As a warning, this post isn't the one where I talk about how I fell madly in love with my new baby, although I did and will write that post at some point. This one is the story of how we got him here. I probably wouldn't read it if I were someone about to have a baby, or someone squeamish about labor and delivery. I'll say this, I was right about two things. First, an easy pregnancy did set me up for a less than easy delivery and, second, trying to plan with any detail how a baby will come into this world is completely futile. It was not the difficult, but amazing experience I'd hoped for. To be honest, it was just difficult and, at times, traumatic. As different as it was from my hopes, I would still do it all over again.
We got to the hospital at eight o'clock Friday night to start the induction. We got to our room and the nurse started me on cervadil and hooked up an iv and two monitors around my waist. This was my first surprise. I had no idea I'd be bedridden so completely, so soon. In fact, I had to stay flat on my back for two full hours after starting the cervadil. As someone with lower back problems, I don't ever lay on my back, and definitely not at 41 weeks pregnant. It was uncomfortable to say the least. The nurse gave me an ambien for sleep and said they'd start the pitocin the next morning at 6:30. The contractions started within an hour. Between being seriously uncomfortable and being checked by the nurse every hour, on the hour, I only slept for two.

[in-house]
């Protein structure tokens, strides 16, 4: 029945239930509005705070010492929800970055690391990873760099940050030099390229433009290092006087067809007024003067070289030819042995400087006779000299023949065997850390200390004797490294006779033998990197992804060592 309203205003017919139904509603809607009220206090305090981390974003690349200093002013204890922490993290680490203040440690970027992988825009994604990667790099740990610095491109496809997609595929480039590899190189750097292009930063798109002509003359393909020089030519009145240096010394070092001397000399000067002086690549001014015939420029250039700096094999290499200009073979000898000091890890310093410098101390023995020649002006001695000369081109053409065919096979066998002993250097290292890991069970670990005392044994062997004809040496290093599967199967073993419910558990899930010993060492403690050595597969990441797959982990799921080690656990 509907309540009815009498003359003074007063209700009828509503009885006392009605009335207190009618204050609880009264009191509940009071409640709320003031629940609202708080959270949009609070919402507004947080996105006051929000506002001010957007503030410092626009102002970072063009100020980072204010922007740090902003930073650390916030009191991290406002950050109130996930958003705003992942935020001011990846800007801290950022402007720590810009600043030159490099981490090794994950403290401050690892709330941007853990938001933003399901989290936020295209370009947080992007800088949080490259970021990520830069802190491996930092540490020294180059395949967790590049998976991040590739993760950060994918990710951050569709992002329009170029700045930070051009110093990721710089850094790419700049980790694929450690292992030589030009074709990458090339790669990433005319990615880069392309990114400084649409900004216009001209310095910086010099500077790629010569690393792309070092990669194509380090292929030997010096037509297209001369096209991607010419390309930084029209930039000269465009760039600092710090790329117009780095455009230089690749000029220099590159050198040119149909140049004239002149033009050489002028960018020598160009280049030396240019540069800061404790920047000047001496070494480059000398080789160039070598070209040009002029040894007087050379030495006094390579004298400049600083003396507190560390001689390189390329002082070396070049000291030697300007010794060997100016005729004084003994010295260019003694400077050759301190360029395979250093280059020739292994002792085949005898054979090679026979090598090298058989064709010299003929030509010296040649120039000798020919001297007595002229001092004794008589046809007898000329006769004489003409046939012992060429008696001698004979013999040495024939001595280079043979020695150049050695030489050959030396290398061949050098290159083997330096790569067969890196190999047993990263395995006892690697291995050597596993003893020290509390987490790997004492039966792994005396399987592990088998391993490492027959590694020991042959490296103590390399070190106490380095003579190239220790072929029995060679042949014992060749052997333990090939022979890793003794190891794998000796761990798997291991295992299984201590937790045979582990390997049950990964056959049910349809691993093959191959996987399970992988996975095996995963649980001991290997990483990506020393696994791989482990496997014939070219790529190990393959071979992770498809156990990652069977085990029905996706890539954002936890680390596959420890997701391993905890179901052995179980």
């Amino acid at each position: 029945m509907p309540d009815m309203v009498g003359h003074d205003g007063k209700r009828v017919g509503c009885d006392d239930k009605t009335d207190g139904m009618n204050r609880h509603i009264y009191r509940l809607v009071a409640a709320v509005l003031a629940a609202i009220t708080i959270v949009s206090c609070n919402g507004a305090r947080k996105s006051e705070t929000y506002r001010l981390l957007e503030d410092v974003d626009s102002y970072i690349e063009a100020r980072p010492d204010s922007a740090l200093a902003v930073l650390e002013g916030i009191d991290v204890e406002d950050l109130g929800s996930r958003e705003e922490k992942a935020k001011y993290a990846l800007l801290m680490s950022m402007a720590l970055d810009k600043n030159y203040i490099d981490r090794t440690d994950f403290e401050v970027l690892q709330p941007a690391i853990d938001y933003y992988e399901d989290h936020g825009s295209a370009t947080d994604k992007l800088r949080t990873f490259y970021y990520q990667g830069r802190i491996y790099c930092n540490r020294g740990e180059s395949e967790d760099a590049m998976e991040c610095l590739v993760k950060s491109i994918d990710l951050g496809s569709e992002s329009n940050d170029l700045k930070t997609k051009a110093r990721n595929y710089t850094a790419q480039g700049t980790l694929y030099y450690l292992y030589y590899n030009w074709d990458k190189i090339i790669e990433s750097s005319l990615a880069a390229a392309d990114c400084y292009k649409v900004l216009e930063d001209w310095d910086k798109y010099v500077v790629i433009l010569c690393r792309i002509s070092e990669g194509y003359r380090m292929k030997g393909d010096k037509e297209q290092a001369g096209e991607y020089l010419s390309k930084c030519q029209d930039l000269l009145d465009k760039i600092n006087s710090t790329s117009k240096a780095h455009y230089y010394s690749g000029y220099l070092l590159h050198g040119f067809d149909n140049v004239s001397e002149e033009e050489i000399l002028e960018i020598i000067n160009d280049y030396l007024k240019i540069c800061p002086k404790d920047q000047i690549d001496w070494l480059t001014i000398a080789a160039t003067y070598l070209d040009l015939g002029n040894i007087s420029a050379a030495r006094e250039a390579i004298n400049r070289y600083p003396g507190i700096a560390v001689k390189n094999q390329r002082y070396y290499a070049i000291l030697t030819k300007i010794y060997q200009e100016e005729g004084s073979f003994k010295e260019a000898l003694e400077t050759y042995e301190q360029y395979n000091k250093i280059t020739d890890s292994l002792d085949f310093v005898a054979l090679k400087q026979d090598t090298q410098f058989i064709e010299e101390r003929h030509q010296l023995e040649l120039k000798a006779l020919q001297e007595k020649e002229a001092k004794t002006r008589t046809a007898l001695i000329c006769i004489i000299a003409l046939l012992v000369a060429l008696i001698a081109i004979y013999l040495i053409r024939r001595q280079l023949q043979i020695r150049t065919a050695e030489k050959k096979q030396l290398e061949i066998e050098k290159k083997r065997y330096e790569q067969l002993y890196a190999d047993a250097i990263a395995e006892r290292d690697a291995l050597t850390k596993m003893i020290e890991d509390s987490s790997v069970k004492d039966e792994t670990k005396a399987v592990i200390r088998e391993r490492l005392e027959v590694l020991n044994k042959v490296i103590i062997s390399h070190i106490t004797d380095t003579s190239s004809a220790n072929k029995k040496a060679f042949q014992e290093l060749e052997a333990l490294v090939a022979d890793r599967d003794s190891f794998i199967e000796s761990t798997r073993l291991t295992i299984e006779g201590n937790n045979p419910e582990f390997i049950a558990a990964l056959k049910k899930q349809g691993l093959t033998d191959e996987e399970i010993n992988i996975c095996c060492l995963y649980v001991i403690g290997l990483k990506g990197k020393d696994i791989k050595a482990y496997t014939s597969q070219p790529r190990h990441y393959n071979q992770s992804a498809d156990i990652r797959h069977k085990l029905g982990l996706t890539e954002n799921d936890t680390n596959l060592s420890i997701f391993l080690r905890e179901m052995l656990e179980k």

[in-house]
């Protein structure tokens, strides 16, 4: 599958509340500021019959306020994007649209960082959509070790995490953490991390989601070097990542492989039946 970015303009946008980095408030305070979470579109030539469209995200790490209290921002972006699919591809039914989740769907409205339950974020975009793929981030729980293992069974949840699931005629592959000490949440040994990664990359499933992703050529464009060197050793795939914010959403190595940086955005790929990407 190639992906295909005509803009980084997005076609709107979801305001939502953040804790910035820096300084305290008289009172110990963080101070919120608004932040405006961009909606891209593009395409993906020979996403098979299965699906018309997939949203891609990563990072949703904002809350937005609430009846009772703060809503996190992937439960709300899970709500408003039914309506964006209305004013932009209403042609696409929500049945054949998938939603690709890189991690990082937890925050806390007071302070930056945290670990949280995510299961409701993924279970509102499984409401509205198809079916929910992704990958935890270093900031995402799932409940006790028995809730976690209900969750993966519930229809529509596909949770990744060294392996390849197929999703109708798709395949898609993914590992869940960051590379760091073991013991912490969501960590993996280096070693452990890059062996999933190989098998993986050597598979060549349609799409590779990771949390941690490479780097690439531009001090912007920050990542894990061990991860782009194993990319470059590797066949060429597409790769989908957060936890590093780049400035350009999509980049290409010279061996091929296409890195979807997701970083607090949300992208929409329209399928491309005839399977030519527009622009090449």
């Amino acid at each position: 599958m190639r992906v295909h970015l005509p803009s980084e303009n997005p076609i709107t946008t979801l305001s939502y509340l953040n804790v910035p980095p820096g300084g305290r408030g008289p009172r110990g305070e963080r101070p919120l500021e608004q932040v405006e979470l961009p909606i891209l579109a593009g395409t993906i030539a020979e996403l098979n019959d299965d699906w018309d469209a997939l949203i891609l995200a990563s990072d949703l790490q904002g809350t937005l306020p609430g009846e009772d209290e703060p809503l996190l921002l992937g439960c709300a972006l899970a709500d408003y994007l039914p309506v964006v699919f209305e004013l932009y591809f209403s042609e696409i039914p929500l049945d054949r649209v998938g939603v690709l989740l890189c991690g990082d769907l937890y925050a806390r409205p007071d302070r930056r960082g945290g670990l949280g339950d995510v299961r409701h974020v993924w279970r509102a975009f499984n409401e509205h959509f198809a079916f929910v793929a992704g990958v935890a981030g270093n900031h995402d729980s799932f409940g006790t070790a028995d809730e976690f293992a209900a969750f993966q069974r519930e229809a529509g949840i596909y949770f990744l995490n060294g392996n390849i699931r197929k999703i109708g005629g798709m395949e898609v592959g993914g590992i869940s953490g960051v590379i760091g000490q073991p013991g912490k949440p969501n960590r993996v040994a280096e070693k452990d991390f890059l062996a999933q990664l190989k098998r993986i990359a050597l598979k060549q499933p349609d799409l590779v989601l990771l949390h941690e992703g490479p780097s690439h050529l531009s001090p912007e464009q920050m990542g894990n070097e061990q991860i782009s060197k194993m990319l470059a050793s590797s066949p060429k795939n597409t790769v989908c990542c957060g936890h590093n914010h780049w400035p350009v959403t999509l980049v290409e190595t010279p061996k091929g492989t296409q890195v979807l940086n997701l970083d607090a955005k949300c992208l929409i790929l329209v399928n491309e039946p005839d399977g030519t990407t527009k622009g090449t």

The next morning they started the pitocin. I can't speak about contractions that start on their own. I can tell you that pitocin contractions slam you. They are intense from the beginning and only get worse. There is no gradual building. No ebb and flow. There is a reason almost no one has a natural labor with pitocin. The nurse came in every half hour to up the dose, so they got much worse very quickly. Unfortunately, that was all they were. They were extremely painful, but essentially ineffective because even with all the contractions, I wasn't dilating at all. So, the doctor broke my water after several hours and one centimeter of dilation. Again, I can't speak about things I've never experienced. Having your water broken when you are more dilated may not be that bad, and I've been told that water breaking on it's own is painless. Having your water broken at one centimeter is painful. Full of pain. Not uncomfortable and not pressure, but painful.